Factory workers go about their jobs at a Shenyang machine tool company. (Adam Dean/For The Washington Post)

Giant skyscrapers tower unfinished and abandoned around a lake that forms the centerpiece of this new town. The wind blows through the empty hulk of what was supposed to be a multistory hotel and restaurant complex. A salesman insists that people have moved into one of the few housing complexes to be completed around the shore, but as dusk falls, only a handful of lights blink on. He offers to throw in a free car with every apartment purchased.

This is Shenfu New Town in the northeastern province of Liao­ning, built to handle the overflow from the once-booming industrial cities of Shenyang and Fushun.

“Build it and they will come,” the saying goes. But here, in China’s industrial heartland, people are leaving instead of coming.

For much of the past decade, this was China’s fastest-growing region, the home of the heavy industry that powered the nation’s rise and rode on the coattails of a construction boom unparalleled in history.

Today, China’s economy is undergoing a painful transition that has left heavy industry reeling and set investors’ nerves jangling. The stock market is crashing, and fears of an economic slowdown are spreading. In the real economy, nowhere is the brunt of that slowdown and the pain of that transition being felt as sharply as here in the northeast.

After uncertainty surrounding China's economy sparked a global sell-off, U.S. markets had a roller-coaster day before closing down sharply. Here's what you need to know to help your portfolio make it through the ups and downs of the stock market. (Jason Aldag/The Washington Post)

“Everyone knows what the problem is. It is structural,” said an official dealing with economic policy in the Liaoning government who spoke on the condition of anonymity because he was not authorized to talk to the press.

“Everybody knows what to do. You need to change the economic structure. But what concrete steps to take? Nobody knows,” he said. “What can we do? Financial sector? You can’t compete with cities like Shanghai. High-tech industries? Those won’t flourish overnight.”

Nicknamed the Rust Belt, the three provinces of northeastern China have survived tough times before, just as their famously tough inhabitants survive the region’s brutally cold winters.

The challenges they face today reflect many of the challenges that China faces as a nation: Curtailing the power of state-owned enterprises and allowing market forces to play a greater role. Finding new drivers of growth now that the export-, infrastructure- and housing-led boom is playing out. And reforming the economy without causing more pain and upheaval.

But here the problems seem even more deep-rooted, and attitudes more entrenched. This is a region where factory workers still look back fondly on the good old days of the Soviet-style planned economy and the industrialization drive that Mao Zedong undertook in the 1950s. This is a region, as the government official acknowledged, without the culture of entrepreneurship you find on China’s southern and eastern coasts.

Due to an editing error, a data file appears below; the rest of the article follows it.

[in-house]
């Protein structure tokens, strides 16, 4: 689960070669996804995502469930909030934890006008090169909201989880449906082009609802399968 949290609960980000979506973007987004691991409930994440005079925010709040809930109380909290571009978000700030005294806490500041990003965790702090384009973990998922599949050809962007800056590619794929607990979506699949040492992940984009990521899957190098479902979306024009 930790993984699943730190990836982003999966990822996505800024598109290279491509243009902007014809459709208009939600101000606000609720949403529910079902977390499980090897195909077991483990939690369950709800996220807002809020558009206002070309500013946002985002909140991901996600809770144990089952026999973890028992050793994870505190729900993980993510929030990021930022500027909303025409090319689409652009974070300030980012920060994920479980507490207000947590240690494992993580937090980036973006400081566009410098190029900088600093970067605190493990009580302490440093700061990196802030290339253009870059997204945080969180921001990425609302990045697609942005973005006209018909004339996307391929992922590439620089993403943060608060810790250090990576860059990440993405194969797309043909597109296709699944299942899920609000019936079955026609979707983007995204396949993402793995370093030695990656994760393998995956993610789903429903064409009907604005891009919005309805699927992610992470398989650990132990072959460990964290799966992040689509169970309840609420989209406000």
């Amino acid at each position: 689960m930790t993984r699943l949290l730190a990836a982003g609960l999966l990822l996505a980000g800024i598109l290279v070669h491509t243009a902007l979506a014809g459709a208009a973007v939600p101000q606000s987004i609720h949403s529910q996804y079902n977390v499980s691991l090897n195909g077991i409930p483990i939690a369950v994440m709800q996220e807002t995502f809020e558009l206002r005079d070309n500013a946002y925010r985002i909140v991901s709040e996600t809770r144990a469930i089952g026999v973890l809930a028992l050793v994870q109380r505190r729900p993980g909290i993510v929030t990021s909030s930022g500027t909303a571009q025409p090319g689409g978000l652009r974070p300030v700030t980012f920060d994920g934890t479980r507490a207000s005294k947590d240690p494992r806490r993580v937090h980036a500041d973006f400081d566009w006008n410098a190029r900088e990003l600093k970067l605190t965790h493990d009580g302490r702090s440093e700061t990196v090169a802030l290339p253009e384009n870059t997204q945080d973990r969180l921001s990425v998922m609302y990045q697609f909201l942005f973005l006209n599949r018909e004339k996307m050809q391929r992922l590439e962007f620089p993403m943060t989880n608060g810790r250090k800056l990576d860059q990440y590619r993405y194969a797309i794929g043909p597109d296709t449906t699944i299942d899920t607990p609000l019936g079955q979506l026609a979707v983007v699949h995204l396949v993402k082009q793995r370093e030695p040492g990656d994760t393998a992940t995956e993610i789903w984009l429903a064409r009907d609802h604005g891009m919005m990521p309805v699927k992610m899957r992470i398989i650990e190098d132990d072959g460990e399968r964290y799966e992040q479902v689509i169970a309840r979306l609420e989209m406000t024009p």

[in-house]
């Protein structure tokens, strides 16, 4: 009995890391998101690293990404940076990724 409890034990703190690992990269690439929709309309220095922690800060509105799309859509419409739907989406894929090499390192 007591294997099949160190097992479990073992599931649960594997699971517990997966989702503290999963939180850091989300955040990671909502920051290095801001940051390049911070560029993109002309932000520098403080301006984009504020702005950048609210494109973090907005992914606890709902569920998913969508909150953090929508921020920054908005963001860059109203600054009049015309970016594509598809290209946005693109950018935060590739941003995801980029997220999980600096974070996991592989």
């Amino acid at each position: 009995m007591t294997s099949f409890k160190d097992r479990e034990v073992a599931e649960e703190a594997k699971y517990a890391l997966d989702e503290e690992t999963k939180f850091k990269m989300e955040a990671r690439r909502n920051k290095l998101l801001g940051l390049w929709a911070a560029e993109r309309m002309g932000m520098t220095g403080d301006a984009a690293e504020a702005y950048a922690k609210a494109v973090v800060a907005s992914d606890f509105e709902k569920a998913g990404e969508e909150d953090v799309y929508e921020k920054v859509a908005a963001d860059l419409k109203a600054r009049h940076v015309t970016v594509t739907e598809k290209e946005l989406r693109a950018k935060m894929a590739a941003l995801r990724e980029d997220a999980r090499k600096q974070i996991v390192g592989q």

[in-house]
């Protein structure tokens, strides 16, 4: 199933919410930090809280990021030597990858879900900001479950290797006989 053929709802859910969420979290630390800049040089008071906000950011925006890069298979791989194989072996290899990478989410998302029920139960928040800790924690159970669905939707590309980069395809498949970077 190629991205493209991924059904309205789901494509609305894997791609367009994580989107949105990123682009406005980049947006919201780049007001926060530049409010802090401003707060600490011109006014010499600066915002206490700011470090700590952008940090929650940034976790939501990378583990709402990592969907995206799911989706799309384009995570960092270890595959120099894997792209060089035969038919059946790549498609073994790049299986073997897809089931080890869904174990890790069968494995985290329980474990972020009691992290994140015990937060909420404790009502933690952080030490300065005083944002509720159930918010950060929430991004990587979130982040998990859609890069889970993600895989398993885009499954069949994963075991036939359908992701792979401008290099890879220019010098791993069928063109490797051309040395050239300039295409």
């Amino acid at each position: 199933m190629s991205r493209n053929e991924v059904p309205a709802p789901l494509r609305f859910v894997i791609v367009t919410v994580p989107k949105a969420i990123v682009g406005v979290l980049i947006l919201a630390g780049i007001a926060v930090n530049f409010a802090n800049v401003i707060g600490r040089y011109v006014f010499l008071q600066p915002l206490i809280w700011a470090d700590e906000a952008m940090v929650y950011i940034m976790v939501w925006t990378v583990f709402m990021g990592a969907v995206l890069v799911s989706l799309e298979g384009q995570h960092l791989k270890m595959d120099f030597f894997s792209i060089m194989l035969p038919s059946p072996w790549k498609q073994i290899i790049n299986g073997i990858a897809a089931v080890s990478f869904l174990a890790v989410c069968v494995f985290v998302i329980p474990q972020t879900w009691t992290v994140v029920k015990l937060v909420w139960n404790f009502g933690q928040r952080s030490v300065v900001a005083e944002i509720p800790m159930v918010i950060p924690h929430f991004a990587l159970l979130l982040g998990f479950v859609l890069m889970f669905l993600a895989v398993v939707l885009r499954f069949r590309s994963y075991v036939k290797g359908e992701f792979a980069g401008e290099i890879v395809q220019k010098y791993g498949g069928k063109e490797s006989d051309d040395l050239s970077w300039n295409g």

“Here it is not encouraged to start up your own business,” he said. “Everyone just wants a stable job with a big state-owned enterprise.”

Liaoning’s economy grew by a staggering average of 12.8 percent a year between 2003 and 2012, even faster than the 10.7 percent recorded by the nation as whole. Now, official figures show the national economy growing at 7 percent, but growth in Liaoning tumbled to 2.6 percent in the first half of this year, the lowest of the country’s 31 provinces. Industrial production in the province contracted more than 5 percent in the first seven months of this year after growing more than 8 percent the year before, says Shen Minggao, Citi’s chief economist for Greater China, a deterioration he calls “astonishing.”

Factories faltering

The Tiexi district of Shenyang is nicknamed the “Ruhr of the East,” after the German district that forms the backbone of that nation’s industrial might. Yet here, the backbone of China’s economy appears to be wilting.

At state-owned companies, workers say fewer shifts mean their monthly pay has fallen from up to 5,000 yuan ($780) two years ago to more like 2,000 now.

At private factories such as
the Shenyang Heavy Machinery Huayang Mechanical Co., the situation is bleaker. Here, just 30 workers man old-fashioned lathes making machinery for the coal industry in a factory that once employed 400.

Abandoned parts and tools lie strewn on the factory floor amid cigarette butts and metal shavings, a thick film of oil coats every surface, and the sense of decay is palpable. Yao Guanghe, 22, started working here in May after his previous employer went bankrupt, but he fears for his future.